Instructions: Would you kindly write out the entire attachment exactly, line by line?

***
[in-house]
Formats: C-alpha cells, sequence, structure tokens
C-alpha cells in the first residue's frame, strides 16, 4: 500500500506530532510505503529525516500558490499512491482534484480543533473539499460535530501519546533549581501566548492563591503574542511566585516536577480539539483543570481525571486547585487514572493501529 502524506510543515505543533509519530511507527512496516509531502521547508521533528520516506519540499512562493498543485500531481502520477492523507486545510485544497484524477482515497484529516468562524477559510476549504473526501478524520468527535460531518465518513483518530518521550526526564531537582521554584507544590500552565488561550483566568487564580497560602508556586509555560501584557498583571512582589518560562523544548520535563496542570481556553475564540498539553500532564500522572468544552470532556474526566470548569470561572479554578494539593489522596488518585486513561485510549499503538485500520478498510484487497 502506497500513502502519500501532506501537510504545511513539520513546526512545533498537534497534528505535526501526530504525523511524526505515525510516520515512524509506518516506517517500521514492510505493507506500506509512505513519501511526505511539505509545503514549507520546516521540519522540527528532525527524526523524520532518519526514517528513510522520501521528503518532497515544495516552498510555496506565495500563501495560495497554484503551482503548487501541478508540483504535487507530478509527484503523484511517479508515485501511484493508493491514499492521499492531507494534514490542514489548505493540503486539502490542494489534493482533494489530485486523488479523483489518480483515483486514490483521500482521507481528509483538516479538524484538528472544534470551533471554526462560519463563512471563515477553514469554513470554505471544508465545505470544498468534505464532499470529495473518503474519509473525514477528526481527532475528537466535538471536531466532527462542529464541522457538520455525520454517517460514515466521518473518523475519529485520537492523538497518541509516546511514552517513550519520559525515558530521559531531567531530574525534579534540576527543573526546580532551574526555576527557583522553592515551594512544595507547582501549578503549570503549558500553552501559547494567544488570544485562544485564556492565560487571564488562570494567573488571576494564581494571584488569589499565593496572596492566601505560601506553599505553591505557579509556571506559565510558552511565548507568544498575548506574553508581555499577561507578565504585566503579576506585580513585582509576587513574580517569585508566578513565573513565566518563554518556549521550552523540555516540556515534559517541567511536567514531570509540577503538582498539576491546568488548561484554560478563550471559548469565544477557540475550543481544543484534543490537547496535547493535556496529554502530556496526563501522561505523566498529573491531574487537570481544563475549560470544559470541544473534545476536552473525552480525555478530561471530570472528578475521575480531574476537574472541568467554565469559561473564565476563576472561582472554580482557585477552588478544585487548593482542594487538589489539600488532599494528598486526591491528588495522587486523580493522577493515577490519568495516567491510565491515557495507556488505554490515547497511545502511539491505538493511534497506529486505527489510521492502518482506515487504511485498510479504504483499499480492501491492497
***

[in-house]
Formats: C-alpha cells, sequence, structure tokens
C-alpha cells in the first residue's frame, strides 16, 4: 500500500506530532510505503529525516500558490499512491482534484480543533473539499460535530501519546533549581501566548492563591503574542511566585516536577480539539483543570481525571486547585487514572493501529 502524506510543515505543533509519530511507527512496516509531502521547508521533528520516506519540499512562493498543485500531481502520477492523507486545510485544497484524477482515497484529516468562524477559510476549504473526501478524520468527535460531518465518513483518530518521550526526564531537582521554584507544590500552565488561550483566568487564580497560602508556586509555560501584557498583571512582589518560562523544548520535563496542570481556553475564540498539553500532564500522572468544552470532556474526566470548569470561572479554578494539593489522596488518585486513561485510549499503538485500520478498510484487497 502506497500513502502519500501532506501537510504545511513539520513546526512545533498537534497534528505535526501526530504525523511524526505515525510516520515512524509506518516506517517500521514492510505493507506500506509512505513519501511526505511539505509545503514549507520546516521540519522540527528532525527524526523524520532518519526514517528513510522520501521528503518532497515544495516552498510555496506565495500563501495560495497554484503551482503548487501541478508540483504535487507530478509527484503523484511517479508515485501511484493508493491514499492521499492531507494534514490542514489548505493540503486539502490542494489534493482533494489530485486523488479523483489518480483515483486514490483521500482521507481528509483538516479538524484538528472544534470551533471554526462560519463563512471563515477553514469554513470554505471544508465545505470544498468534505464532499470529495473518503474519509473525514477528526481527532475528537466535538471536531466532527462542529464541522457538520455525520454517517460514515466521518473518523475519529485520537492523538497518541509516546511514552517513550519520559525515558530521559531531567531530574525534579534540576527543573526546580532551574526555576527557583522553592515551594512544595507547582501549578503549570503549558500553552501559547494567544488570544485562544485564556492565560487571564488562570494567573488571576494564581494571584488569589499565593496572596492566601505560601506553599505553591505557579509556571506559565510558552511565548507568544498575548506574553508581555499577561507578565504585566503579576506585580513585582509576587513574580517569585508566578513565573513565566518563554518556549521550552523540555516540556515534559517541567511536567514531570509540577503538582498539576491546568488548561484554560478563550471559548469565544477557540475550543481544543484534543490537547496535547493535556496529554502530556496526563501522561505523566498529573491531574487537570481544563475549560470544559470541544473534545476536552473525552480525555478530561471530570472528578475521575480531574476537574472541568467554565469559561473564565476563576472561582472554580482557585477552588478544585487548593482542594487538589489539600488532599494528598486526591491528588495522587486523580493522577493515577490519568495516567491510565491515557495507556488505554490515547497511545502511539491505538493511534497506529486505527489510521492502518482506515487504511485498510479504504483499499480492501491492497